Wednesday, March 16, 2005

'Pioneers' never get their due

GM has terminated their innovative electric vehicle program--EV1--this week. Pulled the plug, as it were.

GM produced the car originally in 1996 and leased their production run of 800 vehicles to residents of Southern California and Phoenix. Provisions of the lease stated that at the end of the 3-yr term all vehicles would revert back to GM.

The vehicles have spent the last 6 years at a storage facility in Burbank awaiting their final disposition. It came this week, when GM transported the vehicles from Burbank to their desert proving grounds in Mesa, AZ this week. Presumably, most of the cars will end up being crushed and materials sent off for recycling.

Worshipers of all-things Environmental are naturally upset at seeing the avant-garde EV1 sent off to it's final resting place. The car was, at the time, an innovative attempt at bringing electric powered vehicles to market:

The protesters, mainly clean-air advocates who decry GM's pulling the plug on the EV1, held a monthlong round-the clock vigil at the storage facility in California. They say the auto giant should allow drivers to buy the EV1s for private use rather than scrapping them.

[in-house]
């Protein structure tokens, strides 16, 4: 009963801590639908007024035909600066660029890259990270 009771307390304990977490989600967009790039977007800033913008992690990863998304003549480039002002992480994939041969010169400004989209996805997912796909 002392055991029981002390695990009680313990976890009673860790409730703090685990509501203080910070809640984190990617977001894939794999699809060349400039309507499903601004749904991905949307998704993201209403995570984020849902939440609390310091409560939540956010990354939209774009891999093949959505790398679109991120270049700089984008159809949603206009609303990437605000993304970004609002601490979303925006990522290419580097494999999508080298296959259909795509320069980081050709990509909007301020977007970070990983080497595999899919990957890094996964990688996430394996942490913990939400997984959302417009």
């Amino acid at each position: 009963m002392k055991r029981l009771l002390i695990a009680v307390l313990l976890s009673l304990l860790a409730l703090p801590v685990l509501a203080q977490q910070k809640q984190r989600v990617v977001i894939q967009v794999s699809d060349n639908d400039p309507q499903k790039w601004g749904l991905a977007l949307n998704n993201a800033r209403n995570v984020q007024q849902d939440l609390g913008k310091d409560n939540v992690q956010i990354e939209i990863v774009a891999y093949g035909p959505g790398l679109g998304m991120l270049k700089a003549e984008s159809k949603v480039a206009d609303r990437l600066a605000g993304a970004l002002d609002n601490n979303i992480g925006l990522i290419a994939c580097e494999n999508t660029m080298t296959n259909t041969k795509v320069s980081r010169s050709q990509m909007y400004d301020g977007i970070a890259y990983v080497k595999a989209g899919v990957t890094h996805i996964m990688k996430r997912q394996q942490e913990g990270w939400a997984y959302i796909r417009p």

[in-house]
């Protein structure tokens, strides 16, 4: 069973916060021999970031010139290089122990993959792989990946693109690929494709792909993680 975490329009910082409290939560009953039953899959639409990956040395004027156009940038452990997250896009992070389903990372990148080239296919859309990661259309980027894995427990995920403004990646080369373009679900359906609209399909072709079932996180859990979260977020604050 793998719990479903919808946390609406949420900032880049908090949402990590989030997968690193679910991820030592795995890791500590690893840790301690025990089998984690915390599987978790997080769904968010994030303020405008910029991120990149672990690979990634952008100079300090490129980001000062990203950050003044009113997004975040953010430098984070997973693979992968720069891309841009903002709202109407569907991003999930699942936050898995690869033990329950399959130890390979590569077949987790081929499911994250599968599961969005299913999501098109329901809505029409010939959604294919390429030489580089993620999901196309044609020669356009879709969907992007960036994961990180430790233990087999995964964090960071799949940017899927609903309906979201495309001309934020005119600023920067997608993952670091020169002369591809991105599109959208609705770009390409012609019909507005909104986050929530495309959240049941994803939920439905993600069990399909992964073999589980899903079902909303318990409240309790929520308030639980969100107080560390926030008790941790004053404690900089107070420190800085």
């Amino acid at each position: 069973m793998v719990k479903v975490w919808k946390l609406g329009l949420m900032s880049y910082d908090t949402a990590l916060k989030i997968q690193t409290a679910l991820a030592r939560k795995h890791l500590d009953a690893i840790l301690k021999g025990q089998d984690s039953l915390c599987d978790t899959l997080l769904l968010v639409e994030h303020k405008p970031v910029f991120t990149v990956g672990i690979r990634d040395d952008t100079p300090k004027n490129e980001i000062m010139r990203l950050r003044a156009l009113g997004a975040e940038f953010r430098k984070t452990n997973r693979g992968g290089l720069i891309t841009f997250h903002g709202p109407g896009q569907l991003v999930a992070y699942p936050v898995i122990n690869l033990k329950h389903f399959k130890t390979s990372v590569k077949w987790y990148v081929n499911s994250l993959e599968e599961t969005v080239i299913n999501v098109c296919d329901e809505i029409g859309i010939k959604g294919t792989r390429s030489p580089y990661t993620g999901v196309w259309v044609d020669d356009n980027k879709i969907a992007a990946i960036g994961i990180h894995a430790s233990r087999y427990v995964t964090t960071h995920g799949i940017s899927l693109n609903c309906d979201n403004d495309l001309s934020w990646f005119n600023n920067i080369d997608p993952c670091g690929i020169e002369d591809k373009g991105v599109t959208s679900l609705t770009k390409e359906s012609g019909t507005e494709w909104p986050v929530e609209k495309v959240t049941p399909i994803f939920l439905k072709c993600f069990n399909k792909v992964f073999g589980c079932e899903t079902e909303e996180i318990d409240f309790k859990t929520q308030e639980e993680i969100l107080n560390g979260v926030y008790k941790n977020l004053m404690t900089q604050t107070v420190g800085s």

GM spokesman Dave Barthmuss makes the point that most environment-worshippers always seem to miss:

"God love these people," Barthmuss said of the protesters. "We appreciate their enthusiasm, and we appreciate their loyalty, but there just wasn't enough business to sustain the EV1 over the long term."GM spent more than $1 billion developing and marketing the EV1, he said, but the public response was disappointing.

"Eight-hundred vehicles and $1 billion spent in four years does not a business make," Barthmuss said. "We have to make vehicles that sell in heavy volumes to stay in business."

I've run into many pro-environment (nay, anti-petroleum) technology advocates and they all insist that transition to things like electric/hybrid and alternative-fuels is something that ought to happen now rather than accepting that only when the market catches up to the vision, will the transition take off.

"Eight-hundred vehicles and $1 billion spent in four years does not a business make."

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